It was in Douglas’s series of paintings called God Trombones that Douglas first expressed his commitment through the use of geometric shapes for Black artists. The faces and limbs in these series of paintings are carefully drawn to reveal African features and recognizable Black poses. In God’s Trombones, Douglas achieved his mastery of hard- edge painting using symbolized features and lines. Through his use of these things he was able to bring to life the stiffness in the figures which symbolized Art Deco. But, unlike the decorative programs that exist in Art Deco, most of Douglas’s work capitalized on the movement that was influenced by the rhythms of Art Nouveau. Each of the paintings in the God’s Trombone series expresses the humanist concerns of Douglas.
For example, in Judgment Day, one of the seven Negro sermons Douglas illustrated for James Weldon Johnson, he planned to place emphasize on the positive appearance of Black power. In this painting, Gabriel, who represents the archangel, sounds the trumpet to awaken the dead from their spiritual rest. He is portrayed in this Painting as a lean Black man from whom the last earthly vocal sound is heard. The sound, which is perceived to travel across the world, is the inventive music of the Black man, and his blues. The music, which is perceived to waken all nations, is the song of a bluesman or famous trumpet player. The musician, who is consequently the artist, stands in the center of the universe sounding the loud horn on Judgment Day.
Douglas also has followed Johnson’s chronicle and used simplified figures and forms to permit his interpretation of the Black man’s place of position to dominate the theme. At the height of his popularity, Douglas left for Europe in 1931 to spend a year studying at L’Acadenie Scandinave in Paris. When he returned to New York in 1932, the Great Depression was engulfing America. Douglas completed, for the New York Public Library in 1934, a series of murals depicting the entire African- American experience from African Heritage, the Emancipation, life in the rural South, and the contemporary urban dilemma. Three years later after Charles S.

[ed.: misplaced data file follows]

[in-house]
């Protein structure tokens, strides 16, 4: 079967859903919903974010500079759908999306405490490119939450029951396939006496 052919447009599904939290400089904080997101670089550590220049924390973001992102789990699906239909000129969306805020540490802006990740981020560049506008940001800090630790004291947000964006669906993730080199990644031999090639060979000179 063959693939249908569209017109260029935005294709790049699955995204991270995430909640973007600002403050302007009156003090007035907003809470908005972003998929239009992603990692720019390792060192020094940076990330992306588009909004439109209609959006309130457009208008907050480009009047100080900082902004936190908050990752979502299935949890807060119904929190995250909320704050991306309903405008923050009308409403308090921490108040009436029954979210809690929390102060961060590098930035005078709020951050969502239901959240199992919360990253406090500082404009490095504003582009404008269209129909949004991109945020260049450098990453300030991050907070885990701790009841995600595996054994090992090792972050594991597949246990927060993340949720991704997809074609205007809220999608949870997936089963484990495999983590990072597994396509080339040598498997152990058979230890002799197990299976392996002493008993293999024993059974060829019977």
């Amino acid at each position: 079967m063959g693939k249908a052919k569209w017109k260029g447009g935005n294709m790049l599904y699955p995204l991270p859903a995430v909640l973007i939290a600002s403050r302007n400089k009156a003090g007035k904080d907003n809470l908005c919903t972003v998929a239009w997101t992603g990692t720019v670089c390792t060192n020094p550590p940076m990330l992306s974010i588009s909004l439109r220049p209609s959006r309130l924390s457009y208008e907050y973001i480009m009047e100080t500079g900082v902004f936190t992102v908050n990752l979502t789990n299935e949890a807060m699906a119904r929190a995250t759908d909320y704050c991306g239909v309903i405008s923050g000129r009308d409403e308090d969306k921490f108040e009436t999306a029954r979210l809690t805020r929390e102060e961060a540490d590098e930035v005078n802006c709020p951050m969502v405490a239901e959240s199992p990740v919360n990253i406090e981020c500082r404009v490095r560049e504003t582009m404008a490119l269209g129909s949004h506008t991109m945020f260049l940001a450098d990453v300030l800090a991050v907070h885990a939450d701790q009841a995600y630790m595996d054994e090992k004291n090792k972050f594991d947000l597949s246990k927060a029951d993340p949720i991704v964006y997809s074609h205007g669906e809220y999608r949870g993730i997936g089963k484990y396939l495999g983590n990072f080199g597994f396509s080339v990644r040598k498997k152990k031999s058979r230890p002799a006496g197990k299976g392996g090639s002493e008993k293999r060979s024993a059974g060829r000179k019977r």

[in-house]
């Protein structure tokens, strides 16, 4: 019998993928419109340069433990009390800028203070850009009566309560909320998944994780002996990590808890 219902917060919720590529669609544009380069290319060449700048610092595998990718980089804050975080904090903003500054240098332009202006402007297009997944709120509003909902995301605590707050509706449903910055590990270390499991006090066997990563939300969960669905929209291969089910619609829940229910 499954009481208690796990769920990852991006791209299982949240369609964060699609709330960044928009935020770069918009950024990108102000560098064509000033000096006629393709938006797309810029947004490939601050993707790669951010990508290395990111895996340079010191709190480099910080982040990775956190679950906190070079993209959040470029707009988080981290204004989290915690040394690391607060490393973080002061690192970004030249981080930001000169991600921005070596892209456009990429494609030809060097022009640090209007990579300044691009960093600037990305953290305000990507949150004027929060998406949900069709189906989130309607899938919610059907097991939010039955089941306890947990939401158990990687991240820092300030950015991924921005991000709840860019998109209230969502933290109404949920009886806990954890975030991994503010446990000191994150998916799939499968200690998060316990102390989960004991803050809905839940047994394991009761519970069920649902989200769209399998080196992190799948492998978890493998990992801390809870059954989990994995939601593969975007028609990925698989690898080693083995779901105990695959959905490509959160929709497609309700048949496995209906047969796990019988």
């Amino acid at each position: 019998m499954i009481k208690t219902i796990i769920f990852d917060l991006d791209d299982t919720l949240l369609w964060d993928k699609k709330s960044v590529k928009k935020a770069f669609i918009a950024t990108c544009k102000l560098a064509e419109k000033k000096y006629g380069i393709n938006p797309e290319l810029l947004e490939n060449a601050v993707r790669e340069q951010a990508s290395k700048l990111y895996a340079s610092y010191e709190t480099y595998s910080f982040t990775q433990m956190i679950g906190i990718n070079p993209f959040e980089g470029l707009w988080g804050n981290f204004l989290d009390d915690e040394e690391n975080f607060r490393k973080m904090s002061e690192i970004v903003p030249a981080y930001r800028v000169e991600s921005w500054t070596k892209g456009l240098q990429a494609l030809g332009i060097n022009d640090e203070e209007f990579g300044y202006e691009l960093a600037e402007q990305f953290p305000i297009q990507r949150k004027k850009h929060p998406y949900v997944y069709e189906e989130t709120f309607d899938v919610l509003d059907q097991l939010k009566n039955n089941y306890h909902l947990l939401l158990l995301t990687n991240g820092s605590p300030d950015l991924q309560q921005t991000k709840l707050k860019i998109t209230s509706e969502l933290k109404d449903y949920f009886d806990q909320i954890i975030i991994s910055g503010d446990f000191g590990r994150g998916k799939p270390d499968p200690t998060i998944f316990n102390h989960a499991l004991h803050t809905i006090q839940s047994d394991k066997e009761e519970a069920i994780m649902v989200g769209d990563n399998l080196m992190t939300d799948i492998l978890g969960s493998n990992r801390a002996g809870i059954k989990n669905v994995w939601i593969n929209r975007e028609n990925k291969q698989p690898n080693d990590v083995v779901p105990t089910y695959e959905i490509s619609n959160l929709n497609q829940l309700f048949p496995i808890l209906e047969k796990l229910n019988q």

Johnson (an activist in the Harlem Renaissance joined the Fisk University faculty and became the University’s president in the 1940’s and a fellow black artist) recruited Douglas to establish an art department in Nashville’s Fisk University. Edwin Harlston of Charleston, South Carolina completed a series of highly significant murals. These murals depicted the course of Negro History. Douglas taught painting and was chair of the art department at Fisk from 1937 until his retirement in 1966. Prior to Douglas’s death in Nashville of February 3, 1979, his work had been exhibited throughout the country and featured in companion volumes, including Paintings by Aaron Douglas (1971), by David Driskell, Gregory Ridley, and D.
L. Graham and The Centuries of Black American Art (1976) by David Driskell. In the decade following his death, the innovative art of “pioneering Africanist” Aaron Douglas was features in numerous exhibitions and in critical publications. Bibliography Johnson, James Weldon, God’s Trombones: Seven Negro Sermons in Verse. New York: Penguin Books, 1990.
Kirschke, Amy Helene, Aaron Douglas: Art, Race, and the Harlem Renaissance. Jackson: University Press of Mississippi, 1995. Lewis, David Levering, The Portable Harlem Renaissance Reader, Volume 1. New York: Viking, 1994.